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October 14, 2021
Diabetes is a well-established risk factor for dementia, but its impact on the prodromal phase of dementia is unclear.
Cohorts of older adults who were cognitively healthy (n = 1840) or had cognitive impairment-no dementia (CIND; n = 682) were followed over 12 years to detect incident CIND and dementia, respectively.
Poorly controlled diabetes (glycated hemoglobin [HbA1c] ≥7.5%; reference = normoglycemia) was associated with double the risk of CIND (Cox regression multi-adjusted hazard ratio [HR] 2.01, 95% confidence interval [CI] 1.13-3.58) and triple the risk CIND progressing to dementia (HR 2.87, 95% CI 1.20-6.85). Co-morbid diabetes and heart disease doubled the risk of incident CIND and dementia, although neither disease conferred a significant risk of either outcome alone. Elevated systemic inflammation contributed to the diabetes-associated increased dementia risk.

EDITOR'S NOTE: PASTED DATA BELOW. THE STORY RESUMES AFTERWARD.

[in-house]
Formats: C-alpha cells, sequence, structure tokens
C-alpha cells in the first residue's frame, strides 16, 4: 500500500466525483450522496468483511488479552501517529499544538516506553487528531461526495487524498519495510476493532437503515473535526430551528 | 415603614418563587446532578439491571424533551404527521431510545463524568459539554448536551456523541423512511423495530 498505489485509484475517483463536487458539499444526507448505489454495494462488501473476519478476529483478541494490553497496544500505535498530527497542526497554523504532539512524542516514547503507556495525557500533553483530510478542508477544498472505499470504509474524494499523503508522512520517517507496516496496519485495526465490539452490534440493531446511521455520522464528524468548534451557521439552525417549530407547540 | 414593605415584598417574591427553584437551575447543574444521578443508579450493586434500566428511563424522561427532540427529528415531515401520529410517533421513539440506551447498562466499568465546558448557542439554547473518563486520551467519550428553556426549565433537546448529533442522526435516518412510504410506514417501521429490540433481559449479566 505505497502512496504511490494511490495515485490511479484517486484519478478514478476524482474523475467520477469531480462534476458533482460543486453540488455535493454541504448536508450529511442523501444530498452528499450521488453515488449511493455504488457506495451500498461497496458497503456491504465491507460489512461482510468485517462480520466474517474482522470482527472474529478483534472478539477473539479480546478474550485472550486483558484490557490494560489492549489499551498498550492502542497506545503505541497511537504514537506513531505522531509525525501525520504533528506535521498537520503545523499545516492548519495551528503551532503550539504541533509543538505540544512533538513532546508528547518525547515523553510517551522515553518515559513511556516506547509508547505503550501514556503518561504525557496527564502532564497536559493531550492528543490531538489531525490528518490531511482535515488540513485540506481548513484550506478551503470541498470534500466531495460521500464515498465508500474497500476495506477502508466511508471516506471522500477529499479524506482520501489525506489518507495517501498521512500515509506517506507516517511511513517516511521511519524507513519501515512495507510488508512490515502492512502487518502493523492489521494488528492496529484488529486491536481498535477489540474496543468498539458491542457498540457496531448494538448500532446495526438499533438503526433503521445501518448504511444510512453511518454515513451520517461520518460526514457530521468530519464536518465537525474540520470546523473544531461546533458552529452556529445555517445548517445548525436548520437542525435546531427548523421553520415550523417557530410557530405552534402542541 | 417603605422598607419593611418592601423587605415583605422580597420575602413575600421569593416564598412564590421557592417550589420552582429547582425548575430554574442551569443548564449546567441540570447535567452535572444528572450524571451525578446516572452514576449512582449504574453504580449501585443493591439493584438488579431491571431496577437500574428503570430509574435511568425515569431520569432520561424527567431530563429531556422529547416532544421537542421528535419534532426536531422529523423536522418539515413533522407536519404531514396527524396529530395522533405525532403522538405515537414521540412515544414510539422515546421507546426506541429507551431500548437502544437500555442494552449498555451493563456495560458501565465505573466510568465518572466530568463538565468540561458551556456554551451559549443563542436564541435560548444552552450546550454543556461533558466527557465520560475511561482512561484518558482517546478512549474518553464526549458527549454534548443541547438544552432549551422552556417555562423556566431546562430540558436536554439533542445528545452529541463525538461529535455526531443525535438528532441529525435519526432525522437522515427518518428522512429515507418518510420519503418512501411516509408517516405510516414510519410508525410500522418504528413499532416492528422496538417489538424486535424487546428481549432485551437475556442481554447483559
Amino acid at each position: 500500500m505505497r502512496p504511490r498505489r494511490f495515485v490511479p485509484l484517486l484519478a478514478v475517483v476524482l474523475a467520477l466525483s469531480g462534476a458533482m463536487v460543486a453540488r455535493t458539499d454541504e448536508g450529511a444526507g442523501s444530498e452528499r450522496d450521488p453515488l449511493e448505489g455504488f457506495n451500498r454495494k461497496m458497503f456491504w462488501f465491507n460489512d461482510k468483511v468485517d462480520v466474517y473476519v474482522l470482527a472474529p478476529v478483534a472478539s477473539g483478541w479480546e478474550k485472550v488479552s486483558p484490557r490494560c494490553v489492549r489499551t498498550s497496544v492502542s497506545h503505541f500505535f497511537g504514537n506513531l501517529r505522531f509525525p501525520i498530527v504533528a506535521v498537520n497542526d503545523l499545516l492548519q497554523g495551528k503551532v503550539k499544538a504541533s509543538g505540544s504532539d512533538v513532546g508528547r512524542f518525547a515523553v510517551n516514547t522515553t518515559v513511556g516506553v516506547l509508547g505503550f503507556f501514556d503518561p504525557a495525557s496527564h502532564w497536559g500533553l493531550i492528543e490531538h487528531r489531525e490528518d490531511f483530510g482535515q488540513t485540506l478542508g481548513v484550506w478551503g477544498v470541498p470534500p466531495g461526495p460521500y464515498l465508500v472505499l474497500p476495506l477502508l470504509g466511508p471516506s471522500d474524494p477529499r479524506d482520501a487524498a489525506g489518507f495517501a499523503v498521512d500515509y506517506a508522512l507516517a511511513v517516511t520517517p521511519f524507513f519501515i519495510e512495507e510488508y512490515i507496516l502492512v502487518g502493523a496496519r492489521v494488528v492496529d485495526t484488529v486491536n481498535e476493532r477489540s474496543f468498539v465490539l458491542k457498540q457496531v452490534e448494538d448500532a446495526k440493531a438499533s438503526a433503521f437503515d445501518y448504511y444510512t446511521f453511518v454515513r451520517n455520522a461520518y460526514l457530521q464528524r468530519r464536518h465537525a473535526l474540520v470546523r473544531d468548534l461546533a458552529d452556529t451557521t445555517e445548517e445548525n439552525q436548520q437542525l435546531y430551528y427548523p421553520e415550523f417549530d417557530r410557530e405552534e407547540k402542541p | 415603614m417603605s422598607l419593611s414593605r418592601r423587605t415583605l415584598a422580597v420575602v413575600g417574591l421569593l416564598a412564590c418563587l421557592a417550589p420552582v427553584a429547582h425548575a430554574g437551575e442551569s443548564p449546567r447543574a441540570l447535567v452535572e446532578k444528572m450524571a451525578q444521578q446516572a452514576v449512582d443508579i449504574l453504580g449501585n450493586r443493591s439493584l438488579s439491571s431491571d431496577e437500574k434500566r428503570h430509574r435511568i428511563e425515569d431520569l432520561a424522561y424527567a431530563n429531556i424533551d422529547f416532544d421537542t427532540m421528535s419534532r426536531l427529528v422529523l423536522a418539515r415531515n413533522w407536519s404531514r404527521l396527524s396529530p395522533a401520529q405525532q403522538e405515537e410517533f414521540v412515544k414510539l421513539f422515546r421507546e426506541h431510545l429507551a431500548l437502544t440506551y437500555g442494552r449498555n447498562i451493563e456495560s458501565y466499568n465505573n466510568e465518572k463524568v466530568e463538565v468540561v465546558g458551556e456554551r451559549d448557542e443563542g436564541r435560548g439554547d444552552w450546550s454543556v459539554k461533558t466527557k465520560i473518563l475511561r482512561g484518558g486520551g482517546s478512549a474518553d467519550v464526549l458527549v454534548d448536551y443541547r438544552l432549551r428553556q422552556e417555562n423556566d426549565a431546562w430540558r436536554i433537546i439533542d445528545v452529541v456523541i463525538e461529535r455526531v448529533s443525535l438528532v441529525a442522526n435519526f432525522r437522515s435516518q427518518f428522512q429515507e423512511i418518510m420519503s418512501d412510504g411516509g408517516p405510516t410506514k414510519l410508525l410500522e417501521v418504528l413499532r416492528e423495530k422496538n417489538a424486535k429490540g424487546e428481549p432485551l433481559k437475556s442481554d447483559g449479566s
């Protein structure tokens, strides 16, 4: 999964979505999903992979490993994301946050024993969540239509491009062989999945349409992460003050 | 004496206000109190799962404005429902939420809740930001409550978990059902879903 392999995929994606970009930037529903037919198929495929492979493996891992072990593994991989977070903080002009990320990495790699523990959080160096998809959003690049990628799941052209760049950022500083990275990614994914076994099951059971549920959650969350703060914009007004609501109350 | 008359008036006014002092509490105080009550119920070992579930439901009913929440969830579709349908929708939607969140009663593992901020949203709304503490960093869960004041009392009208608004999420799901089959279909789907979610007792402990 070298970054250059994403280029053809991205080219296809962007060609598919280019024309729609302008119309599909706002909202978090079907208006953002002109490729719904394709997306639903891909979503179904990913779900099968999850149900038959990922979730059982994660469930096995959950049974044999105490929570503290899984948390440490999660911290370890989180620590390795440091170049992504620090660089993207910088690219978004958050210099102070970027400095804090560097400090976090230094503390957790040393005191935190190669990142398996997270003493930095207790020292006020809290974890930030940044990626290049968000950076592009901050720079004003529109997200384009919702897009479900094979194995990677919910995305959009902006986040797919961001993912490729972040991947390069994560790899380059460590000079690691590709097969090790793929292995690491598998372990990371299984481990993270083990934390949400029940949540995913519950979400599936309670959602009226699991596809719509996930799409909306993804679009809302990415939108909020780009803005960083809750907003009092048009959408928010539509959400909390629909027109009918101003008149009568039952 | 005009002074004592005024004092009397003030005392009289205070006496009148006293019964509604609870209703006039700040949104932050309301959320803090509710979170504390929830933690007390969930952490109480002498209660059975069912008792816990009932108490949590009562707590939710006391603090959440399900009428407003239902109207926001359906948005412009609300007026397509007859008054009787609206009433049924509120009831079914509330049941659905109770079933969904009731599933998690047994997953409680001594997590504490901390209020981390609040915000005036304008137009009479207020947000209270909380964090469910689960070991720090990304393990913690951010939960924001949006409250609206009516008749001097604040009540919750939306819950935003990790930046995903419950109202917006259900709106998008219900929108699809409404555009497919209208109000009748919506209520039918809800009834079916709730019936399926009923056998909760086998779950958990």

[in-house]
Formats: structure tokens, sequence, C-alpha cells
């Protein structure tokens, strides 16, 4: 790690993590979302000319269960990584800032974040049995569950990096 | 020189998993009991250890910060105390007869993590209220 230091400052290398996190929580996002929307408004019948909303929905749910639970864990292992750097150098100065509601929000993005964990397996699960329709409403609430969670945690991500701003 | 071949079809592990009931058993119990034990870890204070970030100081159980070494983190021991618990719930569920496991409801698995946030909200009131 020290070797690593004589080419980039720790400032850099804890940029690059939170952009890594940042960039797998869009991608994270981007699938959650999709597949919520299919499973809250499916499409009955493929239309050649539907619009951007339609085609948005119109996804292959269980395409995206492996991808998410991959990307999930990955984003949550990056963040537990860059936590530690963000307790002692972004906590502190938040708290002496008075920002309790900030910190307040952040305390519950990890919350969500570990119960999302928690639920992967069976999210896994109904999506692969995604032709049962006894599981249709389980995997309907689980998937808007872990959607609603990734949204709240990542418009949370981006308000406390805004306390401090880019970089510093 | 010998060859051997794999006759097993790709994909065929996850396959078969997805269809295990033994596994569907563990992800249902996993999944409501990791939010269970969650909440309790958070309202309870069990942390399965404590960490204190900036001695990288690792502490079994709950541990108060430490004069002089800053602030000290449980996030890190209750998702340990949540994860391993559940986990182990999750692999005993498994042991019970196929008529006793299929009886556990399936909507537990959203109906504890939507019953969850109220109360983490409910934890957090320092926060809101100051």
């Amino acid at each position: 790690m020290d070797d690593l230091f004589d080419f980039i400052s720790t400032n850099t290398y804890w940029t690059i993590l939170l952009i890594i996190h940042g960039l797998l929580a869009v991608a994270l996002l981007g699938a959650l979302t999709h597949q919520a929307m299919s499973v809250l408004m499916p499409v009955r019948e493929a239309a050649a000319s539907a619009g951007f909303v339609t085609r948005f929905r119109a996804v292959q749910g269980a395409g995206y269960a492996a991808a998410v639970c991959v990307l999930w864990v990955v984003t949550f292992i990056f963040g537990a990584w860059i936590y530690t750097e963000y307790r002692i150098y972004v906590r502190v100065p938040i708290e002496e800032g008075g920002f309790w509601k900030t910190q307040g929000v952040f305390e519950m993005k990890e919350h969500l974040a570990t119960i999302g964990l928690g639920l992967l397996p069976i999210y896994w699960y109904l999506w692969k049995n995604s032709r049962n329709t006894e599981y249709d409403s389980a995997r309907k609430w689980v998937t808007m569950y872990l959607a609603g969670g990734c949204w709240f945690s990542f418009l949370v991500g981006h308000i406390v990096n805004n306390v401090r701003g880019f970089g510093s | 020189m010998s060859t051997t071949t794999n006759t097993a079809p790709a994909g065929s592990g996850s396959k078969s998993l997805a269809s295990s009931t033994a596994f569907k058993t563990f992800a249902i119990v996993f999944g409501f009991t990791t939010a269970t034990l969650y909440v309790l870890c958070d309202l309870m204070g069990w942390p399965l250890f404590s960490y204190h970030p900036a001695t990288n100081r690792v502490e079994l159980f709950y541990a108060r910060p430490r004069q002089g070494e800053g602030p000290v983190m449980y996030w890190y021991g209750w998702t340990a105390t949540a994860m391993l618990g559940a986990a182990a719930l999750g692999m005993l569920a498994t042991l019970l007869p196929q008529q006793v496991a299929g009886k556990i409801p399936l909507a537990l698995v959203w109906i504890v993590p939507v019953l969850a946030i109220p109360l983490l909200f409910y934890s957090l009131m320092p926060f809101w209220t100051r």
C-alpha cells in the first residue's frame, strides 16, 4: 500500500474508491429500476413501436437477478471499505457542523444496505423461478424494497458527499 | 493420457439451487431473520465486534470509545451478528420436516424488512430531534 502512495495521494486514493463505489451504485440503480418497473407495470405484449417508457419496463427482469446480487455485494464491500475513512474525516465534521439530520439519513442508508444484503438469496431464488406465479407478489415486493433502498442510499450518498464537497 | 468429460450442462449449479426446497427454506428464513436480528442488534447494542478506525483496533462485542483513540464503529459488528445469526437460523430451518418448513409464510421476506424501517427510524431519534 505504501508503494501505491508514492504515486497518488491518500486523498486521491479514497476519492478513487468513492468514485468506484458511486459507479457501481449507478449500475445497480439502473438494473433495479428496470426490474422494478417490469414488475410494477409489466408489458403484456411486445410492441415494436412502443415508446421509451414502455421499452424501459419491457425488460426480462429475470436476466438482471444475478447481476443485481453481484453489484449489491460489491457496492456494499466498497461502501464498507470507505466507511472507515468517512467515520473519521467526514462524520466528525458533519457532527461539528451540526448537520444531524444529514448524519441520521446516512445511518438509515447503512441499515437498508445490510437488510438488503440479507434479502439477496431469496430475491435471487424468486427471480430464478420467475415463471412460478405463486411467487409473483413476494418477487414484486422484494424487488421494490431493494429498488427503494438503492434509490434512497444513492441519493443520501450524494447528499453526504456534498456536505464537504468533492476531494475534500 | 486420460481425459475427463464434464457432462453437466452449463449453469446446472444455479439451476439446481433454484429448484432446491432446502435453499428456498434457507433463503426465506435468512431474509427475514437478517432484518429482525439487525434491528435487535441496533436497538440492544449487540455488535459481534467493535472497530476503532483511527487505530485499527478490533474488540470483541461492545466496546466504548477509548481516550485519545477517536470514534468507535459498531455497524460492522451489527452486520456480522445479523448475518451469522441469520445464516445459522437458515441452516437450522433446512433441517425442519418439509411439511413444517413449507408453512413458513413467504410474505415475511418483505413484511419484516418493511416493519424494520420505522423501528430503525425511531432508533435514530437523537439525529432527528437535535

Diabetes characterized by poor glycemic control or cardiovascular complications is related to a greater risk of the development and progression of cognitive impairment. Inflammation may play a role in these relationships.

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Author: Abigail Dove,
Ying Shang,
Weili Xu,
Giulia Grande,
Erika J. Laukka,
Laura Fratiglioni,
Anna Marseglia